Interactions between an anthracycline antibiotic and DNA: molecular structure of daunomycin complexed to d(CpGpTpApCpG) at 1.2-A resolution.Wang, A.H., Ughetto, G., Quigley, G.J., Rich, A.
(1987) Biochemistry 26: 1152-1163
- PubMed: 3567161
- PubMed Abstract:
The crystal structure of a daunomycin-d(CGTACG) complex has been solved by X-ray diffraction analysis and refined to a final R factor of 0.175 at 1.2-A resolution. The crystals are in a tetragonal crystal system with space group P4(1)2(1)2 and cell d ...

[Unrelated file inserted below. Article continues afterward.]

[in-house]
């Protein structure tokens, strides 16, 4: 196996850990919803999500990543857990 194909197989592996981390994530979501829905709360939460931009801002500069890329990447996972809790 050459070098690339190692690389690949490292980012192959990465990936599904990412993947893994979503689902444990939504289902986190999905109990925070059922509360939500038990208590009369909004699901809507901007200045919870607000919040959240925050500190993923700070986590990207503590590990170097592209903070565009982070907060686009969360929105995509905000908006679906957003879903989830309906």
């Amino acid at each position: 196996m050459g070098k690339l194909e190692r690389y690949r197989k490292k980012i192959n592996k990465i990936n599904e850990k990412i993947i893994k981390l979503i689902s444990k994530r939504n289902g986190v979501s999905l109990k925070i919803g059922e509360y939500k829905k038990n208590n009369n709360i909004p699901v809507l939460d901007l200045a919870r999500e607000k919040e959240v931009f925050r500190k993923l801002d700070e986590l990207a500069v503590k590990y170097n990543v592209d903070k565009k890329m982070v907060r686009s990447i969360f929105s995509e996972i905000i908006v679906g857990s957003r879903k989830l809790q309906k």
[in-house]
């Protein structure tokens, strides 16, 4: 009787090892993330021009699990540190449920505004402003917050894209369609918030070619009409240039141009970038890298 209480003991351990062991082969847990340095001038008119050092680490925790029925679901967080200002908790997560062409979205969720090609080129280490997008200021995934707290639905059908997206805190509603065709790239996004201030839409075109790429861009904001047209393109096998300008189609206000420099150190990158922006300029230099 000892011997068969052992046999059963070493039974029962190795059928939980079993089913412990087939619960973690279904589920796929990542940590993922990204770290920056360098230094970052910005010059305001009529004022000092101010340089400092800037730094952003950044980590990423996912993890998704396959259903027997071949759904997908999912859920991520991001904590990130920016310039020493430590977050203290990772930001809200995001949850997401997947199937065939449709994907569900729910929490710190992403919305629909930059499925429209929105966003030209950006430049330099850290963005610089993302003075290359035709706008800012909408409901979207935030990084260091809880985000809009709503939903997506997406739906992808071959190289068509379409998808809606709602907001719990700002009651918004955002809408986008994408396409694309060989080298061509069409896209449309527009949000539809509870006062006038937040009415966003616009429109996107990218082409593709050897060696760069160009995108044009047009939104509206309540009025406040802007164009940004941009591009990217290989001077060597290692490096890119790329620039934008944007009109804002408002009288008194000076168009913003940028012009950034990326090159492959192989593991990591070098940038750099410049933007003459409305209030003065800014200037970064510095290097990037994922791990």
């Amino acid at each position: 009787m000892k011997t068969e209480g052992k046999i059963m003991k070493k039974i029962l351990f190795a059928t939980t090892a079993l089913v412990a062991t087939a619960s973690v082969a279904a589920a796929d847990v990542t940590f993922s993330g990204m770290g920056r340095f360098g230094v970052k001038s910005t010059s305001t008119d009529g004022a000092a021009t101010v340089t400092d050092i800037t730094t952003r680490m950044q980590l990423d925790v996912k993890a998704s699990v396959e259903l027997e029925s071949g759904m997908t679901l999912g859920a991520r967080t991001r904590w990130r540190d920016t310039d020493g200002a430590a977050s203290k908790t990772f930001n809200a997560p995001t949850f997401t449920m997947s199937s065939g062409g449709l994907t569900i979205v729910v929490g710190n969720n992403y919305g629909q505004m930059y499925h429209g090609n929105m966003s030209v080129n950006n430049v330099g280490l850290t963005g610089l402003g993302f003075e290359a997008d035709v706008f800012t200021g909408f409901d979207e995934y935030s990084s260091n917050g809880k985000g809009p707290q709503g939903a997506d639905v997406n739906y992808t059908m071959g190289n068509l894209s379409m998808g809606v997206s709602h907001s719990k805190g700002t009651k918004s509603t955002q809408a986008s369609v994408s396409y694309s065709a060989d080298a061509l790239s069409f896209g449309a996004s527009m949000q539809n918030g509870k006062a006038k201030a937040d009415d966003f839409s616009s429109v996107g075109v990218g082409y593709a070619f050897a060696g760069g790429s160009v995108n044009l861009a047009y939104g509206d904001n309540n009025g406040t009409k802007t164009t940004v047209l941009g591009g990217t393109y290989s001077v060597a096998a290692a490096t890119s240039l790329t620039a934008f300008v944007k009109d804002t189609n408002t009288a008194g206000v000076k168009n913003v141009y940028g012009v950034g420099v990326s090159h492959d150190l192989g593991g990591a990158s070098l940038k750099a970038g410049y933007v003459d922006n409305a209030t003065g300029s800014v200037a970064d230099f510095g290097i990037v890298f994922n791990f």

The crystal structure of a daunomycin-d(CGTACG) complex has been solved by X-ray diffraction analysis and refined to a final R factor of 0.175 at 1.2-A resolution. The crystals are in a tetragonal crystal system with space group P4(1)2(1)2 and cell dimensions of a = b = 27.86 A and c = 52.72 A. The self-complementary DNA forms a six base pair right-handed double helix with two daunomycin molecules intercalated in the d(CpG) sequences at either end of the helix. Daunomycin in the complex has a conformation different from that of daunomycin alone. The daunomycin aglycon chromophore is oriented at right angles to the long dimension of the DNA base pairs, and the cyclohexene ring A rests in the minor groove of the double helix. Substituents on this ring have hydrogen-bonding interactions to the base pairs above and below the intercalation site. O9 hydroxyl group of the daunomycin forms two hydrogen bonds with N3 and N2 of an adjacent guanine base. Two bridging water molecules between the drug and DNA stabilize the complex in the minor groove. In the major groove, a hydrated sodium ion is coordinated to N7 of the terminal guanine and the O4 and O5 of daunomycin with a distorted octahedral geometry. The amino sugar lies in the minor groove without bonding to the DNA. The DNA double helix is distorted with an asymmetrical rearrangement of the backbone conformation surrounding the intercalator drug. The sugar puckers are C1,C2'-endo, G2,C1'-endo, C11,C1'-endo, and G12,C3'-exo. Only the C1 residue has a normal anti-glycosyl torsion angle (chi = -154 degrees), while the other three residues are all in the high anti range (average chi = -86 degrees). This structure allows us to identify three principal functional components of anthracycline antibiotics: the intercalator (rings B-D), the anchoring functions associated with ring A, and the amino sugar. The structure-function relationships of daunomycin binding to DNA as well as other related anticancer drugs are discussed.